The Best Movies You've (Probably) Never Heard Of


September 2016





We’ve all been there. We read a review or hear overwhelmingly positive word-of-mouth about a movie, play, TV show, book, art exhibit, album, restaurant…you name it. We go to see/read/hear/dine at the before mentioned and we find ourselves totally underwhelmed, if not downright disgusted. Everyone’s a critic, of course, and everyone has his or her critics. You may recall the scene in Woody Allen’s Manhattan where Allen and his young girlfriend (Muriel Hemingway) run into Allen’s best friend (Michael Murphy) and his mistress, played by Diane Keaton. On first impression, she proves herself to be maddeningly pretentious. Among the sins that she commits are reciting the candidates for her “Academy of the Overrated”. These include Gustav Mahler, F. Scott Fitzgerald, Lenny Bruce, Vincent Van Gough and even Woody Allen’s real life idol, Ingmar Bergman. “I think every one of them is great,” Allen’s character protests. I assume the real Woody Allen does too. But I also heard in interviews that he never liked The Wizard of Oz, he’s never been able to make it all the way through Casablanca and that he doesn’t think Some Like it Hot is funny.

Then there’s the other side of the coin. We see a film, read a book, go to an art exhibit, what have you, and we fall in love with it. We then find out that the so-called tastemakers hated it. Whether because of a pack mentality or their honest feelings, your peers agree. I’m not talking about guilty pleasures. For me at least, if I were to pick a some movies that fall into this category they would include the Police Academy series, Harold and Kumar Go To White Castle and the recently roasted-by-the-critics R-rated animated film Sausage Party. I’m talking about the films made by major artists that were released with lofty aspirations and that, for you at least, were on the mark. For rest of the crowd it’s another story.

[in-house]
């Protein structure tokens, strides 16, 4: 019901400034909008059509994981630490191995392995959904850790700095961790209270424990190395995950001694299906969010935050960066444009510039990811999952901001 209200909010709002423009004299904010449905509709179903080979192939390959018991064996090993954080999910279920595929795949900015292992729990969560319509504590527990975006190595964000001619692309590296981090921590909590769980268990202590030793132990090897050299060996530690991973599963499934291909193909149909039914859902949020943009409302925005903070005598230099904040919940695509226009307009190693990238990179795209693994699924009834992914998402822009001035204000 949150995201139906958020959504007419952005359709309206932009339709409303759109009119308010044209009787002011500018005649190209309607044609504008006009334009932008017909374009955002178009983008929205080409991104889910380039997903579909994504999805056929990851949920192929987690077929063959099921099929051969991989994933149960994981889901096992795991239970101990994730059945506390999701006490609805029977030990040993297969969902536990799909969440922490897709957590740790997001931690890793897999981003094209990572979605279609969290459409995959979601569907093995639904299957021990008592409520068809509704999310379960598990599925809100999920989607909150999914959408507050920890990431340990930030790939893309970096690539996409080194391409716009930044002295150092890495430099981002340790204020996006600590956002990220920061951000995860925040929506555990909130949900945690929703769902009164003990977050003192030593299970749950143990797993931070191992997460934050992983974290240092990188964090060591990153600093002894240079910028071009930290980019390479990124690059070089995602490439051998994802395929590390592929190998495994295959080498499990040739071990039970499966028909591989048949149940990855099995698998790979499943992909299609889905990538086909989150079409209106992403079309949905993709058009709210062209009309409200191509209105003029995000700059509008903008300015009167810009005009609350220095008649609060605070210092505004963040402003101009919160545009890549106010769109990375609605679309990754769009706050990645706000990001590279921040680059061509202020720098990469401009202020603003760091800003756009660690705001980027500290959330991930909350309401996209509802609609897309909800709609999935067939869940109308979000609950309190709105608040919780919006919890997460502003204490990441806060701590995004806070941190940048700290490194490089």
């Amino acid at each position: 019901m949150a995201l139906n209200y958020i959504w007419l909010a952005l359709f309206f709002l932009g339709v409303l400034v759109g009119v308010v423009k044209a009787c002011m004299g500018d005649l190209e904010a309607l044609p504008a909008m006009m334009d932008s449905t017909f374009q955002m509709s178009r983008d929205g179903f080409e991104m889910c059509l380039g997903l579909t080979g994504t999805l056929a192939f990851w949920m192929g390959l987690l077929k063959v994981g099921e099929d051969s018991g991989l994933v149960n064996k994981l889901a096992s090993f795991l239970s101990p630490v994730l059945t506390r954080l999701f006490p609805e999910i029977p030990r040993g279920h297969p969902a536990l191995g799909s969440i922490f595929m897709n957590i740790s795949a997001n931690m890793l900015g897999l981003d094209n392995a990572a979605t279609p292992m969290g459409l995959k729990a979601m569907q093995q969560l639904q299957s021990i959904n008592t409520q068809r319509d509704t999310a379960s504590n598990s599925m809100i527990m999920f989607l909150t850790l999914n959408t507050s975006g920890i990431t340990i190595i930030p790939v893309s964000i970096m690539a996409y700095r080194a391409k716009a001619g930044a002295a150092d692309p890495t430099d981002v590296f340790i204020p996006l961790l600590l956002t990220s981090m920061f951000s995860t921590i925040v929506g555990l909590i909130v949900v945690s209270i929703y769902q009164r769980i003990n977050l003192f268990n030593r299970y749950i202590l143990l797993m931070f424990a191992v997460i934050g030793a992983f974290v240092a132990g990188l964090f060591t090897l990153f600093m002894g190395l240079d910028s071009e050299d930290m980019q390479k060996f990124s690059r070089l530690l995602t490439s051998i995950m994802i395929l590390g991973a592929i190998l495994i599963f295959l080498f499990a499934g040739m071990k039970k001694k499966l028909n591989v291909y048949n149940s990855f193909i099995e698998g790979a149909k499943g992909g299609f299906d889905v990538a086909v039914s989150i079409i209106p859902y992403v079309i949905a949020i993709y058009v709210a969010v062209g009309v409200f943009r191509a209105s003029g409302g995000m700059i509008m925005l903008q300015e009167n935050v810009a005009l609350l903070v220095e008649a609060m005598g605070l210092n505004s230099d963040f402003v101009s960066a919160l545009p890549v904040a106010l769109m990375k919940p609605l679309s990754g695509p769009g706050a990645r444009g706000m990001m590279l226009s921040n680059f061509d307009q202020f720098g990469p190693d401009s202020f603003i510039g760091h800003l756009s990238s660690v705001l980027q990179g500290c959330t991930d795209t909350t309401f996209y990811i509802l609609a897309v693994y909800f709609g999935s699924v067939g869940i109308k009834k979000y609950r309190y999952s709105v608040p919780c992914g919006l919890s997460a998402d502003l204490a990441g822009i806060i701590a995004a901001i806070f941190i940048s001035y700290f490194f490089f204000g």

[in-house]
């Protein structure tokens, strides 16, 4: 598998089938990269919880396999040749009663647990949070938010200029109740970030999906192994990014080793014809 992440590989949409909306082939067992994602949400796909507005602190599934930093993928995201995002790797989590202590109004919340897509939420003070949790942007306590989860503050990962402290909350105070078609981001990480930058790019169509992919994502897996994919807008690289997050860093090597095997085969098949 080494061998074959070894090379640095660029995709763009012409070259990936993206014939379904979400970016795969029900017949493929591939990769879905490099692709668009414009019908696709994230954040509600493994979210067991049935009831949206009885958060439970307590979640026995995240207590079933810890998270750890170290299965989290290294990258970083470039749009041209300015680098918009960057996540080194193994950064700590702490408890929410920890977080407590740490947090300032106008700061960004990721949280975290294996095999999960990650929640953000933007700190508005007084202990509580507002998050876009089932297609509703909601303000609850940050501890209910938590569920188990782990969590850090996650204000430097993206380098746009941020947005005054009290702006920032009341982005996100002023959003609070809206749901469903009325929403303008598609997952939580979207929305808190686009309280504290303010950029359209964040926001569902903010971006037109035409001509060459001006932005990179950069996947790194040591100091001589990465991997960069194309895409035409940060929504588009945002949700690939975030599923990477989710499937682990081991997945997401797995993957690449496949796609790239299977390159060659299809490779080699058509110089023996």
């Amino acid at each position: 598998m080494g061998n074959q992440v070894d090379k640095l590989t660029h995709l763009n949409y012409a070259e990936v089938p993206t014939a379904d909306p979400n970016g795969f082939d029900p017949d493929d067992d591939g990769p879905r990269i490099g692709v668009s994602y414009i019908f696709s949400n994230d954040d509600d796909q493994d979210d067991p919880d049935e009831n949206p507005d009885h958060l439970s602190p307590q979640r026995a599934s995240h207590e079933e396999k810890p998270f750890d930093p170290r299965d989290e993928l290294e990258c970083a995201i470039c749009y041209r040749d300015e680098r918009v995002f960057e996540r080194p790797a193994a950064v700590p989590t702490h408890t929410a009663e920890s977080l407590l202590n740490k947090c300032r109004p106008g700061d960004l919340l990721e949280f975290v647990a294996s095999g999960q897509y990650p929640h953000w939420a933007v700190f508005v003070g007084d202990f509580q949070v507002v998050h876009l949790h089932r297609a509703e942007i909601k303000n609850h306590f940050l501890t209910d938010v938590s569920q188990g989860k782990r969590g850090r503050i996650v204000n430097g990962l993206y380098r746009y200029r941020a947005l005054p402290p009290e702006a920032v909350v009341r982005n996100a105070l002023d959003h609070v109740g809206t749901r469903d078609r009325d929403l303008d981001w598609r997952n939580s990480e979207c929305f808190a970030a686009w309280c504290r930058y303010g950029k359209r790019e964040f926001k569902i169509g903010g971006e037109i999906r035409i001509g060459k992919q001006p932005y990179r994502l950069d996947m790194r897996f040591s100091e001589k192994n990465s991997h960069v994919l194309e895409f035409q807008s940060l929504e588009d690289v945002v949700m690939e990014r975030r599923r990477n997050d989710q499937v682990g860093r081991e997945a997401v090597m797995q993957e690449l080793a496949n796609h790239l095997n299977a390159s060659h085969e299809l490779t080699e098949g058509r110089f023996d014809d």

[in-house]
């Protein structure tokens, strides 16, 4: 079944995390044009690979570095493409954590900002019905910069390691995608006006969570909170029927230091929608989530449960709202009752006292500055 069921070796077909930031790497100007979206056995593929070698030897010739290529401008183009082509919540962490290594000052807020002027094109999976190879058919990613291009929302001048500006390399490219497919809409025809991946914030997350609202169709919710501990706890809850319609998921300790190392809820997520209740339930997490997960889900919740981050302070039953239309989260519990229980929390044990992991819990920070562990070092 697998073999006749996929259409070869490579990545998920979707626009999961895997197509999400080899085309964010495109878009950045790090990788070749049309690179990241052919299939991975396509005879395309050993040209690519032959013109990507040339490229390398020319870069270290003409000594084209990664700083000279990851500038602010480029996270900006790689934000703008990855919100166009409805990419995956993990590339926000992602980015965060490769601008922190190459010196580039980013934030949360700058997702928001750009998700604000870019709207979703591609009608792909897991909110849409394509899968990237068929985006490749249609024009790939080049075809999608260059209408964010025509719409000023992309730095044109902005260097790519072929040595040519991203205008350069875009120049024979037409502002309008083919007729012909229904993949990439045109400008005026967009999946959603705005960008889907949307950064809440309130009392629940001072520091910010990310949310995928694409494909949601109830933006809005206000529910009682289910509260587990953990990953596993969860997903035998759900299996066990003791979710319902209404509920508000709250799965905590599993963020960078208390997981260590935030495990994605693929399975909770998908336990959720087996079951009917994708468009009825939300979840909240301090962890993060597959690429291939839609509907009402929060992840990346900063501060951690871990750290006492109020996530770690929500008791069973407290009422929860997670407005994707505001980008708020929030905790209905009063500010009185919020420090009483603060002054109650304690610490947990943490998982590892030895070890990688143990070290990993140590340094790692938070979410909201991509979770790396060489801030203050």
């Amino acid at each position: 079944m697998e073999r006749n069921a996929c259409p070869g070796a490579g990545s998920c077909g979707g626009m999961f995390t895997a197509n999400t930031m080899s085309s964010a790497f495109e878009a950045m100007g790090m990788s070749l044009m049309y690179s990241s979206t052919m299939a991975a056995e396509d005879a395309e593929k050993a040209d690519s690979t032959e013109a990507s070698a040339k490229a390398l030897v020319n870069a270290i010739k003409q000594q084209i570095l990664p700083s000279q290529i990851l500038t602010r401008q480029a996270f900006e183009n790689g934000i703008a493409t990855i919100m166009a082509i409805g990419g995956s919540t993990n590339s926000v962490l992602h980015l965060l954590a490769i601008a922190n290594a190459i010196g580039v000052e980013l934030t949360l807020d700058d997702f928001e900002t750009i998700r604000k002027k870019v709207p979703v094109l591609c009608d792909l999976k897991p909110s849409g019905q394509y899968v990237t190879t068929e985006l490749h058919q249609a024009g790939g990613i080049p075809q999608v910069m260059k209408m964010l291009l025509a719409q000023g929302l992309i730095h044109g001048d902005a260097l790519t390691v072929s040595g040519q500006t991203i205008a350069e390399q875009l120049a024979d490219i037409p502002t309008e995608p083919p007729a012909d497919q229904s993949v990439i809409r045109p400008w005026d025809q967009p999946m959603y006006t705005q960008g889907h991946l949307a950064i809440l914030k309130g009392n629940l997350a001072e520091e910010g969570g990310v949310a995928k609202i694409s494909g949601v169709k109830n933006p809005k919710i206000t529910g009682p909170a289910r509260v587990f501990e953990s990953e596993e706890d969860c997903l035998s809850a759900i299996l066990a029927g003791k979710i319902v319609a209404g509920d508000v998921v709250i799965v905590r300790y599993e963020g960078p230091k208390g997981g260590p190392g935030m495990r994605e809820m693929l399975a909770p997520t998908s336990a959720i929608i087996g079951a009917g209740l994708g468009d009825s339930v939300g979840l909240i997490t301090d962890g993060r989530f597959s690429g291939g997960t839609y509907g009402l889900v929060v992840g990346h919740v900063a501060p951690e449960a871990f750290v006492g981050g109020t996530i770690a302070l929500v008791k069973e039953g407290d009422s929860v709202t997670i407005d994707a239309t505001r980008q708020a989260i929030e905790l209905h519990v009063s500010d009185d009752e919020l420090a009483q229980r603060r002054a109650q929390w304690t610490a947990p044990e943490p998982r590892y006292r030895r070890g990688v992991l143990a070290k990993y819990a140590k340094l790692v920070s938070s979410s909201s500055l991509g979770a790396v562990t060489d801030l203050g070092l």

What were some of mine? I’d pick Martin Scorsese’s critically panned Shutter Island, Spike Lee’s Miracle at Santa Anna, Sophia Coppola’s Marie Antoinette, Federico Fellini’s Intervista and Akira Kurosawa’s Dreams, the latter being the subject of one of my first blog entries.

And then there’s Goya’s Ghosts, a 2006 Spanish-American co-production directed by Milos Forman, one of my favorite filmmakers. Because it was Forman’s first (and thus far only) film since Man on the Moon in 1999, there was no way I wasn’t going to see it.

Like most people, I read reviews to give me an idea as to what films I should see and what films I should avoid. If there’s a movie that didn’t look good to me but gets rave reviews, I’ll probably check it out. Conversely, if there’s a film that I was mildly curious about but is panned by the critics, I’ll probably skip it or at least wait until it comes on Netflix or HBO. But if there’s a movie I really want to see, I’ll go see it the first chance I get. I’ll also avoid reading any reviews of the film until afterwards. Truthfully, I often like reading reviews after I’ve seen the film in question because I have a frame of reference and a point of view I may or may not agree with.